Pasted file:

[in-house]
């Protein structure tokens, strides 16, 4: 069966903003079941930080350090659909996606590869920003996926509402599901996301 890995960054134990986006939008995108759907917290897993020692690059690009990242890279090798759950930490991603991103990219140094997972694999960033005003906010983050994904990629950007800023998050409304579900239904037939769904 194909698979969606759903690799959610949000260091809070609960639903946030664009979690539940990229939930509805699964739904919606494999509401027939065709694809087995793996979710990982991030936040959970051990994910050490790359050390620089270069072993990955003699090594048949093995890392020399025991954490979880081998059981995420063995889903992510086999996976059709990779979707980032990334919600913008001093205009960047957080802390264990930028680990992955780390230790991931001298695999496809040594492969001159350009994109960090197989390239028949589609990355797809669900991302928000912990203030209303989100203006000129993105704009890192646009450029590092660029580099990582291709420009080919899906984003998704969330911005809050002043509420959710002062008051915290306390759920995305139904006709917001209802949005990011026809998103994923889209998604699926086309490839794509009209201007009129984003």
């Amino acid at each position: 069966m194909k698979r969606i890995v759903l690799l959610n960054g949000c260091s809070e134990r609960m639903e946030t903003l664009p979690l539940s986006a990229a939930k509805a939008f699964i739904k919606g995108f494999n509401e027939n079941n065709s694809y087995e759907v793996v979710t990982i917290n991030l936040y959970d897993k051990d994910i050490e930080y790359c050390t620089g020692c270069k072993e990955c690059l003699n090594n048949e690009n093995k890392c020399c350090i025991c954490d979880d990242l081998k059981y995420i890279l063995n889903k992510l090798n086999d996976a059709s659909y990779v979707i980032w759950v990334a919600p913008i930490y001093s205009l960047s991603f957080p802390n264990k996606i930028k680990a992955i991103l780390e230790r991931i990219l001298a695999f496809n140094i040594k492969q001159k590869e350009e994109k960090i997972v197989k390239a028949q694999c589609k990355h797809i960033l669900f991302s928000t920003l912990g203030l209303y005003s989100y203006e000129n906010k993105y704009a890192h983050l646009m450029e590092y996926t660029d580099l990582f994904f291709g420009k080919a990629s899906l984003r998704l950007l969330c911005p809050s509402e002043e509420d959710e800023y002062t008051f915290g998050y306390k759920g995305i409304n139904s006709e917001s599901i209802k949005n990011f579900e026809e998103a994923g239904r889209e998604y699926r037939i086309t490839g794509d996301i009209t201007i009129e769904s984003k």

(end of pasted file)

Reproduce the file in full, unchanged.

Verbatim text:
[in-house]
């Protein structure tokens, strides 16, 4: 069966903003079941930080350090659909996606590869920003996926509402599901996301 890995960054134990986006939008995108759907917290897993020692690059690009990242890279090798759950930490991603991103990219140094997972694999960033005003906010983050994904990629950007800023998050409304579900239904037939769904 194909698979969606759903690799959610949000260091809070609960639903946030664009979690539940990229939930509805699964739904919606494999509401027939065709694809087995793996979710990982991030936040959970051990994910050490790359050390620089270069072993990955003699090594048949093995890392020399025991954490979880081998059981995420063995889903992510086999996976059709990779979707980032990334919600913008001093205009960047957080802390264990930028680990992955780390230790991931001298695999496809040594492969001159350009994109960090197989390239028949589609990355797809669900991302928000912990203030209303989100203006000129993105704009890192646009450029590092660029580099990582291709420009080919899906984003998704969330911005809050002043509420959710002062008051915290306390759920995305139904006709917001209802949005990011026809998103994923889209998604699926086309490839794509009209201007009129984003």
């Amino acid at each position: 069966m194909k698979r969606i890995v759903l690799l959610n960054g949000c260091s809070e134990r609960m639903e946030t903003l664009p979690l539940s986006a990229a939930k509805a939008f699964i739904k919606g995108f494999n509401e027939n079941n065709s694809y087995e759907v793996v979710t990982i917290n991030l936040y959970d897993k051990d994910i050490e930080y790359c050390t620089g020692c270069k072993e990955c690059l003699n090594n048949e690009n093995k890392c020399c350090i025991c954490d979880d990242l081998k059981y995420i890279l063995n889903k992510l090798n086999d996976a059709s659909y990779v979707i980032w759950v990334a919600p913008i930490y001093s205009l960047s991603f957080p802390n264990k996606i930028k680990a992955i991103l780390e230790r991931i990219l001298a695999f496809n140094i040594k492969q001159k590869e350009e994109k960090i997972v197989k390239a028949q694999c589609k990355h797809i960033l669900f991302s928000t920003l912990g203030l209303y005003s989100y203006e000129n906010k993105y704009a890192h983050l646009m450029e590092y996926t660029d580099l990582f994904f291709g420009k080919a990629s899906l984003r998704l950007l969330c911005p809050s509402e002043e509420d959710e800023y002062t008051f915290g998050y306390k759920g995305i409304n139904s006709e917001s599901i209802k949005n990011f579900e026809e998103a994923g239904r889209e998604y699926r037939i086309t490839g794509d996301i009209t201007i009129e769904s984003k």